People decide to downsize their homes for a number of reasons. Whether the kids have moved out and they need less space, or the general upkeep is too time-consuming, selling a larger home and moving to a smaller one seems like a good way to cut back on expenses and save some money each month — in theory, anyway. The reality is that downsizing doesn’t always bring in a surplus of money the way your client might hope it will. Understanding some of the ways that downsizing could actually cost more may help prospective buyers see the bigger picture.
Smaller homes in more affluent neighborhoods may be more expensive
Depending on where your seller currently lives, moving to a smaller house in a more upscale neighborhood could mean paying more for a house, no matter what the square footage is. It probably comes as no surprise that selling a large house in Kentucky and moving to a three-bedroom in Manhattan will likely not net any savings, but the price-per-square-foot discrepancy can also vary widely within your state. For example, according to real estate data site Property Shark, spending $200,000 in San Antonio will get you approximately 3,249 square feet of property, while in Dallas, that same amount would only put you in 1,824 square feet. It’s worth advising your client to research average price-per-square-inch in different areas before settling on a place to downsize, especially if saving money is their ultimate goal.
Insurance costs could increase
Insurance costs can eat up a large chunk of your client’s overall budget if they aren’t careful, especially since these costs aren’t always easy to calculate upfront. Besides the obvious potential increase in homeowner’s insurance (especially if a move to an area near water means getting something like extra flood insurance), an increase in car insurance can really eat into savings, as well. Take Michigan, for example — if someone is downsizing from a large home in Holland (one of the most affordable cities in the state) but is moving to a smaller home in Detroit, the average annual price of car insurance may jump nearly $4,000.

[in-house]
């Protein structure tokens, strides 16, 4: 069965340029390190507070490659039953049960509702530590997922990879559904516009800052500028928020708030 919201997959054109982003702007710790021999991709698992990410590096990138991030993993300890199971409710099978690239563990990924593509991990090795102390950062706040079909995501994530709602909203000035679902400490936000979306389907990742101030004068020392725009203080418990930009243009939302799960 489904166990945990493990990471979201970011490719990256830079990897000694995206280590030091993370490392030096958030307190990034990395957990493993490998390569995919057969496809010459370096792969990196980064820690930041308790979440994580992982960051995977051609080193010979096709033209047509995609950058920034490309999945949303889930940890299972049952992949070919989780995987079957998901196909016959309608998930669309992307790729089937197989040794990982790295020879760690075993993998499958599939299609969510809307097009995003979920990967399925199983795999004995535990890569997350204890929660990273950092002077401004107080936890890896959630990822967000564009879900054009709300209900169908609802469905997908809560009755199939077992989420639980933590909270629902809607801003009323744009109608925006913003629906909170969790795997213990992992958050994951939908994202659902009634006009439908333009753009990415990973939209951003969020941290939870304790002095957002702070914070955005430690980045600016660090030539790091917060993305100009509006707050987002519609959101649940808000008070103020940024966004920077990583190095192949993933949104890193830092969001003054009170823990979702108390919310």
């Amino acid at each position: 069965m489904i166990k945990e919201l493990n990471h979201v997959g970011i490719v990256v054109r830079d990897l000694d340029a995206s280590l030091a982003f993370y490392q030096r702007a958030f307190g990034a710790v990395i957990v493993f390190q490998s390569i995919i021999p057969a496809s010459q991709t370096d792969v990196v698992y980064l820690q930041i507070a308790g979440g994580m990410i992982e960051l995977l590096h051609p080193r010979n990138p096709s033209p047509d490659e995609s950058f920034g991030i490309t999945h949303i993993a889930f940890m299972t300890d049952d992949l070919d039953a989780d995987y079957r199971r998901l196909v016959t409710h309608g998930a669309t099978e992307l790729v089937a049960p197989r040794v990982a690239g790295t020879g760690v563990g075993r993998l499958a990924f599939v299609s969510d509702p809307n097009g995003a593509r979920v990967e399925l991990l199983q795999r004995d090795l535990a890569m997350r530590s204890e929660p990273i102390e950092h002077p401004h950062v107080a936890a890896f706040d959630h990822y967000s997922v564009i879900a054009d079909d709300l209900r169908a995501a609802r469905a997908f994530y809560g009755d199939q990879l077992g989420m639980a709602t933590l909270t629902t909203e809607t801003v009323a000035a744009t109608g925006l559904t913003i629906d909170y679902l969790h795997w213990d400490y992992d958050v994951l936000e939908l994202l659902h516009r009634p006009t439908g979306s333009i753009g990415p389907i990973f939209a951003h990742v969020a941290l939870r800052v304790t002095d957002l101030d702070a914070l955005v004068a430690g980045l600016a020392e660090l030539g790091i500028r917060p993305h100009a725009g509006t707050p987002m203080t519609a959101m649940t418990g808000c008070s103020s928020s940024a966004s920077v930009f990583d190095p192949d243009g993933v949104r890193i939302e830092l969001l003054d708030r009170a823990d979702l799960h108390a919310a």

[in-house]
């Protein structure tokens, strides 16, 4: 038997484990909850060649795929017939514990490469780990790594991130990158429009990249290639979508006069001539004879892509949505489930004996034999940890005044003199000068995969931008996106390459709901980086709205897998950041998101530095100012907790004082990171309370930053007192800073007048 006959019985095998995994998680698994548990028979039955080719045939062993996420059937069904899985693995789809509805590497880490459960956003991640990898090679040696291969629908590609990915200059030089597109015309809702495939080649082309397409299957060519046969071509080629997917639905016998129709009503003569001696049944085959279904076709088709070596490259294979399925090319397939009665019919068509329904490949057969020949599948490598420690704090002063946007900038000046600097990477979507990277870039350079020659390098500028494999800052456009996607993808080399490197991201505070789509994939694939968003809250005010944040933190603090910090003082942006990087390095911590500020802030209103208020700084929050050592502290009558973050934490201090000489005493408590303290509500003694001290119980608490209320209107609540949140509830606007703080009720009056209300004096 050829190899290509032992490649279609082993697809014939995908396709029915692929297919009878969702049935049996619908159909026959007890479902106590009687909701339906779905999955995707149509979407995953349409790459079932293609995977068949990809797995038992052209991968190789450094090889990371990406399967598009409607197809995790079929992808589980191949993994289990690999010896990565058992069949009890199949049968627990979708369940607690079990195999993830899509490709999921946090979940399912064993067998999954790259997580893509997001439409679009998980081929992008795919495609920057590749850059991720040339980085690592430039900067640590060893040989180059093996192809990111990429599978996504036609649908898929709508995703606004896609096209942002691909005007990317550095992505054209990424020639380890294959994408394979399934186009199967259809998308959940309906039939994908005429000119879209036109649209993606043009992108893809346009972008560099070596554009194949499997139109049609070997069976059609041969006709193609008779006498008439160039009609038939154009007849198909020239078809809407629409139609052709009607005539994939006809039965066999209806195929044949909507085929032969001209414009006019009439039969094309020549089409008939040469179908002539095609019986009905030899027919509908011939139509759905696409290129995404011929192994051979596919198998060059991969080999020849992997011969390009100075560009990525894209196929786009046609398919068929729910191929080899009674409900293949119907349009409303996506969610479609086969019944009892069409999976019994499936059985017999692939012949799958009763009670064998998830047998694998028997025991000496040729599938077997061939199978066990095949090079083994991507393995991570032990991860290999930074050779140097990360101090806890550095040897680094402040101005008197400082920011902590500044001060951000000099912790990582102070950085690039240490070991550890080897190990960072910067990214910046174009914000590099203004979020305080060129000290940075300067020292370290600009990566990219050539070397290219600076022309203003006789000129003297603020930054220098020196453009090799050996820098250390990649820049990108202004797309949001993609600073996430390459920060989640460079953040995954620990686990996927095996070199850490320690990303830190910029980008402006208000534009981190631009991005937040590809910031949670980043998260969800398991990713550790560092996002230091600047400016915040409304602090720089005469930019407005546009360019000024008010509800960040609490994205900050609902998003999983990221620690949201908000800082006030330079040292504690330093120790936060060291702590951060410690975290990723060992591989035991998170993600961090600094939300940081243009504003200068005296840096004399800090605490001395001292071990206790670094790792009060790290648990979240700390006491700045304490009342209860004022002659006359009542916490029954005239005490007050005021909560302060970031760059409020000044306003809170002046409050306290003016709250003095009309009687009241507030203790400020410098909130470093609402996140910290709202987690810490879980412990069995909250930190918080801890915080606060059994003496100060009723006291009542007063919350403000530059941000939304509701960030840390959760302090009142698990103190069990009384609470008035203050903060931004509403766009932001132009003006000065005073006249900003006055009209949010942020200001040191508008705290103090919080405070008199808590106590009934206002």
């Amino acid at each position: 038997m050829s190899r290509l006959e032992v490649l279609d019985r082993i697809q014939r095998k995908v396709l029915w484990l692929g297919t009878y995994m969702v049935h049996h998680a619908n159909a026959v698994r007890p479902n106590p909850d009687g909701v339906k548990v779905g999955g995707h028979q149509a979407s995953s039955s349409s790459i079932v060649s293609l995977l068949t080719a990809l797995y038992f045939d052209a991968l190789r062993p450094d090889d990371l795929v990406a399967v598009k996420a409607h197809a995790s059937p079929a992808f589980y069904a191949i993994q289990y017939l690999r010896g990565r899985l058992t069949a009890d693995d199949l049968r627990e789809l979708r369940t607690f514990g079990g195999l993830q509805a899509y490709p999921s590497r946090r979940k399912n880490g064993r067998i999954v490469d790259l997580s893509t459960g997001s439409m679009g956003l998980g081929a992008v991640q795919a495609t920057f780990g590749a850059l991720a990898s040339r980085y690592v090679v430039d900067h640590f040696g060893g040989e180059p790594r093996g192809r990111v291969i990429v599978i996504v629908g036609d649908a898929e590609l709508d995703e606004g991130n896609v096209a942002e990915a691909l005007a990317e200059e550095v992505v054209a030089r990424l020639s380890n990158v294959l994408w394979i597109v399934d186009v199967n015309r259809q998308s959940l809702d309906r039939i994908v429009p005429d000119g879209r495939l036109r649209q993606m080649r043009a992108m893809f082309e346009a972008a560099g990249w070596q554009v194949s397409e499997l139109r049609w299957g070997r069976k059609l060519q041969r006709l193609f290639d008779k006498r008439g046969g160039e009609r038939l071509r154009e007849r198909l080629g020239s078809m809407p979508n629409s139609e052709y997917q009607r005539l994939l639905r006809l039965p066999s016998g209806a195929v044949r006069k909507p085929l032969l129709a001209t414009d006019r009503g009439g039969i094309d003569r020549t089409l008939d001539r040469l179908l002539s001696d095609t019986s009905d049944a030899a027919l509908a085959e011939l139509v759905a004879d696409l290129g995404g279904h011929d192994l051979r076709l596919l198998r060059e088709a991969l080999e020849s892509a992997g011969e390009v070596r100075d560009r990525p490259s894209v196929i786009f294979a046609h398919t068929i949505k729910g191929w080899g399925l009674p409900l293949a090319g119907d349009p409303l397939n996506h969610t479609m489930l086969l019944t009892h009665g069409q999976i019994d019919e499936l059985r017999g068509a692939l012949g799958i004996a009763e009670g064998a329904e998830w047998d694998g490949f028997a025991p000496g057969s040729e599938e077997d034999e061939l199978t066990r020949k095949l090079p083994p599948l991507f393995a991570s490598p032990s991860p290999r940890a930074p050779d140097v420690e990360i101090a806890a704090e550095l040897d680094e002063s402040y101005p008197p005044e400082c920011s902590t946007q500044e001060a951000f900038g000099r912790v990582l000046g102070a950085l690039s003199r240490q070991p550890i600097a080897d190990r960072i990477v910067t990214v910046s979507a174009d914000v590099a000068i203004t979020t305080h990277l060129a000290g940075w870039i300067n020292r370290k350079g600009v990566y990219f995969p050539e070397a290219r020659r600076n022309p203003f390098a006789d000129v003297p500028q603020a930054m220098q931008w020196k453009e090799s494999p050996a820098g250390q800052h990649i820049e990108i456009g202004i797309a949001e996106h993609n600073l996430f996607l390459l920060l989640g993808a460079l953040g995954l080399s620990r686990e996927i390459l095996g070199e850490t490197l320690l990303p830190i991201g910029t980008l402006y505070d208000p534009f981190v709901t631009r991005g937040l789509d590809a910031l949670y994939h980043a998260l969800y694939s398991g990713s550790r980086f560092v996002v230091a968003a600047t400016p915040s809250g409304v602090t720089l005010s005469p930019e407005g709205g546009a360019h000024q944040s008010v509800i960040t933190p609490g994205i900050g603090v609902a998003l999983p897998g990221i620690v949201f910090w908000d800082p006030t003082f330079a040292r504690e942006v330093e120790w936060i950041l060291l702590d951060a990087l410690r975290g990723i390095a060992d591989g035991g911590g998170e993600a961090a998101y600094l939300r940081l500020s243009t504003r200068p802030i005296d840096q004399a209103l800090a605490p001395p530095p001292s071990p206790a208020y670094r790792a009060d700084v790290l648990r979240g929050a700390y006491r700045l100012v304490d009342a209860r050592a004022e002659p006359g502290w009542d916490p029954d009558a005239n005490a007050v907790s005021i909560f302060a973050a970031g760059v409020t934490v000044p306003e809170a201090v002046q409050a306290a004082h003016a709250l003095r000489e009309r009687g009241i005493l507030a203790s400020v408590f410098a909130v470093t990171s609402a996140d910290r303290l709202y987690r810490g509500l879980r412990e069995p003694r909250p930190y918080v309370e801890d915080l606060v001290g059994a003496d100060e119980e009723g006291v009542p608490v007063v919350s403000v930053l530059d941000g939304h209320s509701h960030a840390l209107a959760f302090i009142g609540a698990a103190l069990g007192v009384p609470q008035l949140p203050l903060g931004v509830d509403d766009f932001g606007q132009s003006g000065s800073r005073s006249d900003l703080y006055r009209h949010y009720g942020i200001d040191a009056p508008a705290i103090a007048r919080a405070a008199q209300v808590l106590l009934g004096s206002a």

You might need a new job
Most people consider a number of factors before deciding to downsize, and whether or not a new job in a smaller market could mean less income should be one of them. If less pay means your client will be putting a larger percentage of his or her income toward housing, then downsizing might not save as much as they think. Even within the same state, this can make a big impact. Take Michigan again, for example. Within Michigan, Flint ranks as one of the least affordable cities for renters and owners alike, in part because the median income for homeowners is $36,152, yet they contribute 19% of their income to housing. Throughout Michigan — as with any state — comparing the percentage of income that would be spent on housing costs helps when it comes to determining overall cost of living.
Other lifestyle factors could change
Paying less for a mortgage every month is just one aspect of overall budgeting — there are other elements your client should think about as well. Besides potentially paying more in commuting or other transportation costs, moving to a more urban neighborhood or a state with more extreme weather might translate into higher energy bills, too. In fact, how much you’ll pay for electricity varies drastically across the country, especially during the summer months. In Oregon, for example, the average monthly bill is $89.14 (the seventh-lowest in the U.S.), while in Louisiana it’s $115.35 (or the 20th-highest). A $26 difference in an electrical bill every month might not seem like a lot, but over the course of a year, that translates into more than $300.
Other everyday items — like food — can vary dramatically depending on where your client lives, as well. Take cooking oil, which costs approximately $8.48 in Seattle, while in Kalamazoo, Mich., it’s just $3.51. (For the record, cities with the lowest overall grocery prices include Brazoria County, Texas, Kalamazoo, Mich., and Wichita Falls, Texas.)
Downsizing can be a great way to save money, but in order to really profit, your client needs to consider a little more than just finding a smaller home. With the above factors in mind, though, finding a smaller home in a more livable area can be a great way to cut back on costs.